LOS ANGELES, Calif. -- Glistening under bright spotlights on stage at the Los Angeles International Auto Show, a new convertible version of Camaro, Chevrolet's iconic muscle car, looks like it could outpace a tornado.
Camaro's shark-nose hood stretches long and the body's beltline on flanks seems tall, but a windshield racks so far back it leans over the open cockpit like a fighter jet's acrylic canopy, overhangs fore and aft seem whittled away and big wheels posted at the four corners convey an impression of swift performance.
The convertible Camaro scores strategic reinforcements to beef up the stiff body structure and a power-motivated fabric lid that retracts in about 20 seconds to offer al fresco motoring.
It rides on a long and broad platform with the wheelbase stretching to 112 inches and wheels set wide on a 63.7-inch track, stocks taut independent suspension elements plus huge disc brakes and four-piston aluminum front and rear calipers by the high-performance Brembo brand of Italy.
Oh, yeah: Top trim Camaro SS also packs the massive 6.2-liter LS3 V8 engine out of a Corvette.
The plant with aluminum block and aluminum cylinder heads develops 426 hp at 5900 rpm plus torque of 420 lb-ft at 4600 rpm as translated through a Tremec TR6060 six-speed manual transmission.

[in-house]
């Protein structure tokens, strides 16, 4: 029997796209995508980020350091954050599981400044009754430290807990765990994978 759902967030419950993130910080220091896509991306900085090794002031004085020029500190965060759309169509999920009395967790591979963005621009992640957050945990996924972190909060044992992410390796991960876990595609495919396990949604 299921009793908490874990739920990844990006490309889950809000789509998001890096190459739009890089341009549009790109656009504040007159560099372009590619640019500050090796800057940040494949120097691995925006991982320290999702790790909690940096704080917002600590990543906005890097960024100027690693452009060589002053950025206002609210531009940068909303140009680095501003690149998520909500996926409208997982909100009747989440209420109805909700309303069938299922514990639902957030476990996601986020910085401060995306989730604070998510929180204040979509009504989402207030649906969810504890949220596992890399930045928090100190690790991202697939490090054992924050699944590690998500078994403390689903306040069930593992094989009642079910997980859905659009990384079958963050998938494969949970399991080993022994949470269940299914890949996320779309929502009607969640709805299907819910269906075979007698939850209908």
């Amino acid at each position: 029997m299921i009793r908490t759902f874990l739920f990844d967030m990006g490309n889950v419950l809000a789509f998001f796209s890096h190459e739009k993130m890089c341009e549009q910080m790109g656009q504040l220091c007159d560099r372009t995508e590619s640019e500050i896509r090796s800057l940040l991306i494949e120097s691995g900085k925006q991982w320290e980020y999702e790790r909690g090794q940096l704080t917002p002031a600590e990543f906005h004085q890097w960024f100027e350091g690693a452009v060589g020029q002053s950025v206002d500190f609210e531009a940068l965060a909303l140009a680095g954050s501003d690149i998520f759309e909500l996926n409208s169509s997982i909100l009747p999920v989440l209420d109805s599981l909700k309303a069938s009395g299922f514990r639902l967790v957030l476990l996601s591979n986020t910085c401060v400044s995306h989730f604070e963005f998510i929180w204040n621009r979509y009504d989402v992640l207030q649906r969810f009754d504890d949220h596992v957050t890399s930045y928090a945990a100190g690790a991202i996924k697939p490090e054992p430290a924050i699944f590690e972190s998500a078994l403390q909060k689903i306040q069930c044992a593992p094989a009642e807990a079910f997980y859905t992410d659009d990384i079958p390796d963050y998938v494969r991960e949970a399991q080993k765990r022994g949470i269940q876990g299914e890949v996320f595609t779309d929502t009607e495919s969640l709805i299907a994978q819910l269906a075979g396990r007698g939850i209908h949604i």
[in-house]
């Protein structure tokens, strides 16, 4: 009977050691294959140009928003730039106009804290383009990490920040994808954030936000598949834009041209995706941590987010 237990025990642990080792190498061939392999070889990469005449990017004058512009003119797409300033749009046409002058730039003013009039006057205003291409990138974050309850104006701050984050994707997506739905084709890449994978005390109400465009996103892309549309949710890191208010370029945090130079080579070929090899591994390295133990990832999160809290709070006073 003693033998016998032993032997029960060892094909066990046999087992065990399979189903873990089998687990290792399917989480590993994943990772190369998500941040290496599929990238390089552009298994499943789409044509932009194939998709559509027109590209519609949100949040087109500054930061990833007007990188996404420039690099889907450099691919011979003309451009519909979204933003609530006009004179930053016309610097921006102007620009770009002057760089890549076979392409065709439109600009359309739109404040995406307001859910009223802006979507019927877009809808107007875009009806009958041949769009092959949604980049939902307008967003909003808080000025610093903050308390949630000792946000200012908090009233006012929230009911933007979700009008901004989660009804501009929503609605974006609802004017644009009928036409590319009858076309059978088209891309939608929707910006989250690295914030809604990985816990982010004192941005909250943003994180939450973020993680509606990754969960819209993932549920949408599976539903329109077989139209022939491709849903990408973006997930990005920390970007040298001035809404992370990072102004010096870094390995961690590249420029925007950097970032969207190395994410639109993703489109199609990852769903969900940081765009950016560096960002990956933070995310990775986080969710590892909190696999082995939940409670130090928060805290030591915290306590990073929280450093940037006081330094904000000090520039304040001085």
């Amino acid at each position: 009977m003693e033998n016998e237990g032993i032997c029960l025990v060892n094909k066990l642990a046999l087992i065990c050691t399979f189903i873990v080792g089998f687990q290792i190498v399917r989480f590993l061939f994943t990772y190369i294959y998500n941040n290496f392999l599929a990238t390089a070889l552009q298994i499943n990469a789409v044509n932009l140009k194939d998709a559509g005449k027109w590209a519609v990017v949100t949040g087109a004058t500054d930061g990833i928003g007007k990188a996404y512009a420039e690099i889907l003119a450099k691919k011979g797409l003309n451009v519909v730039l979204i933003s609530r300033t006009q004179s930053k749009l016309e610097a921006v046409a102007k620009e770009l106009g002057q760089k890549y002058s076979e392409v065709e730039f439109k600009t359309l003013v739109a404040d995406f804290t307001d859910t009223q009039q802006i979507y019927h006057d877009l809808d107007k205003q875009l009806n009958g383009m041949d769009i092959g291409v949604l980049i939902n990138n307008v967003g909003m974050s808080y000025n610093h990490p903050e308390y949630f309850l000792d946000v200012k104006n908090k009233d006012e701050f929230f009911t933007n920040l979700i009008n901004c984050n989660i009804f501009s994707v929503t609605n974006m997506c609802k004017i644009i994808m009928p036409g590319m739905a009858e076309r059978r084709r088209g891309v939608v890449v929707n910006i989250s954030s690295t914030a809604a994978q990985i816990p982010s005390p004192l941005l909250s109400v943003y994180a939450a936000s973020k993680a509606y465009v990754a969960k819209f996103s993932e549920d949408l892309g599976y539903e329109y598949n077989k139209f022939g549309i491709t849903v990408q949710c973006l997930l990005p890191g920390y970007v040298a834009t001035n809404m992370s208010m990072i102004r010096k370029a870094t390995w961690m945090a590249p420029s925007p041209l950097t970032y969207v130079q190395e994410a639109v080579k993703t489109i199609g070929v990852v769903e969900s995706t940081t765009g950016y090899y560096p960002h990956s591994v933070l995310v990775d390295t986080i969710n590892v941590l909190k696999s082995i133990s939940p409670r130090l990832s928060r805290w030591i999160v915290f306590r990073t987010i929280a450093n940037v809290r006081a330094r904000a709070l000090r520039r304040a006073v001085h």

To get a six-speed automatic shifter for Camaro SS, the engine shifts to GM's L99 version (400 hp at 5900 rpm and torque of 410 lb-ft at 4300 rpm) working with the Hydra-Matic 6L80 electronically controlled automatic overdrive transmission tied to a torque converter clutch and TAPshift manual shift controller.
All of that fire power flows directly to the rear pair of 20-inch summer tires (P275/40ZR20) and sets them spinning and smoking.
This thing flies down a straightaway in an awesome burst of horsepower and torque. A speedo needle in the instrument panel passes the 60-mph notch in fewer than five seconds and Camaro reaches the quarter-mile post in 13.2 seconds -- at a speed of 109 mph.
There's so much power here that a prudent driver must constantly guard against a heavy pedal foot. Without such caution, you'll lose your driver's license from too many speeding tickets.
Alternative to 426-hp muscle of Camaro SS is the Camaro LT model which totes a fuel-efficient LLT V6 engine from the CTS sports sedan of Cadillac.
The aluminum 3.6-liter V6 has dual overhead cams (DOHC), direct injection technology and VVT (variable valve timing). With direct injection, the fuel goes directly into the engine's combustion chamber and fosters a thorough burn of the mix of air and fuel.
The LLT six-pack generates 312 hp at 6400 rpm with the torque pushed to 278 lb-ft at 5200 rpm.
Standard transmission with the V6 is a smooth-to-shift six-speed manual gearbox by Aisin, the AY6.
Also available is an electronically controlled six-speed automatic, GM's Hydra-Matic 6L50, with driver shift control via paddles pinned to the steering wheel.
The 2011 Camaro Convertible begins with GM's global rear-wheel-drive architecture, which was developed in Australia by Holden, the Down Under subsidiary of GM.